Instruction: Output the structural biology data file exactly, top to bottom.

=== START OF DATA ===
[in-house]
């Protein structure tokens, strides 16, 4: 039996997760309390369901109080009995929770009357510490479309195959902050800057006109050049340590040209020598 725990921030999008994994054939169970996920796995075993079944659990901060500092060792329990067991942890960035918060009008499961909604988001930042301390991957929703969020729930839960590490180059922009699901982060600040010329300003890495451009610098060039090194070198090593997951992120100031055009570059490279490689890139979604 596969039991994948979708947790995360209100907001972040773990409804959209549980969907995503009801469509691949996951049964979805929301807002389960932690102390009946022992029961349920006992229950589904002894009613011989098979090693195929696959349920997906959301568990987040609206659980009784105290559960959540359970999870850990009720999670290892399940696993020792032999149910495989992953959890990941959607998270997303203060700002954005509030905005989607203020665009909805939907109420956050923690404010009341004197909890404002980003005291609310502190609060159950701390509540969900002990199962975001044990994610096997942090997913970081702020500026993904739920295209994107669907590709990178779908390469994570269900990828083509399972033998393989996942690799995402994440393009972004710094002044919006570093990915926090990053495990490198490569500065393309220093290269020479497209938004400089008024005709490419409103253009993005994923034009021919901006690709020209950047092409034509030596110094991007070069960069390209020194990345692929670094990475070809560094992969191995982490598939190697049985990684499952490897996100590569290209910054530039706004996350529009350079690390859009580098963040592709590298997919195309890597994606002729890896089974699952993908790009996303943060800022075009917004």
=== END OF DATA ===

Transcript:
[in-house]
């Protein structure tokens, strides 16, 4: 039996997760309390369901109080009995929770009357510490479309195959902050800057006109050049340590040209020598 725990921030999008994994054939169970996920796995075993079944659990901060500092060792329990067991942890960035918060009008499961909604988001930042301390991957929703969020729930839960590490180059922009699901982060600040010329300003890495451009610098060039090194070198090593997951992120100031055009570059490279490689890139979604 596969039991994948979708947790995360209100907001972040773990409804959209549980969907995503009801469509691949996951049964979805929301807002389960932690102390009946022992029961349920006992229950589904002894009613011989098979090693195929696959349920997906959301568990987040609206659980009784105290559960959540359970999870850990009720999670290892399940696993020792032999149910495989992953959890990941959607998270997303203060700002954005509030905005989607203020665009909805939907109420956050923690404010009341004197909890404002980003005291609310502190609060159950701390509540969900002990199962975001044990994610096997942090997913970081702020500026993904739920295209994107669907590709990178779908390469994570269900990828083509399972033998393989996942690799995402994440393009972004710094002044919006570093990915926090990053495990490198490569500065393309220093290269020479497209938004400089008024005709490419409103253009993005994923034009021919901006690709020209950047092409034509030596110094991007070069960069390209020194990345692929670094990475070809560094992969191995982490598939190697049985990684499952490897996100590569290209910054530039706004996350529009350079690390859009580098963040592709590298997919195309890597994606002729890896089974699952993908790009996303943060800022075009917004």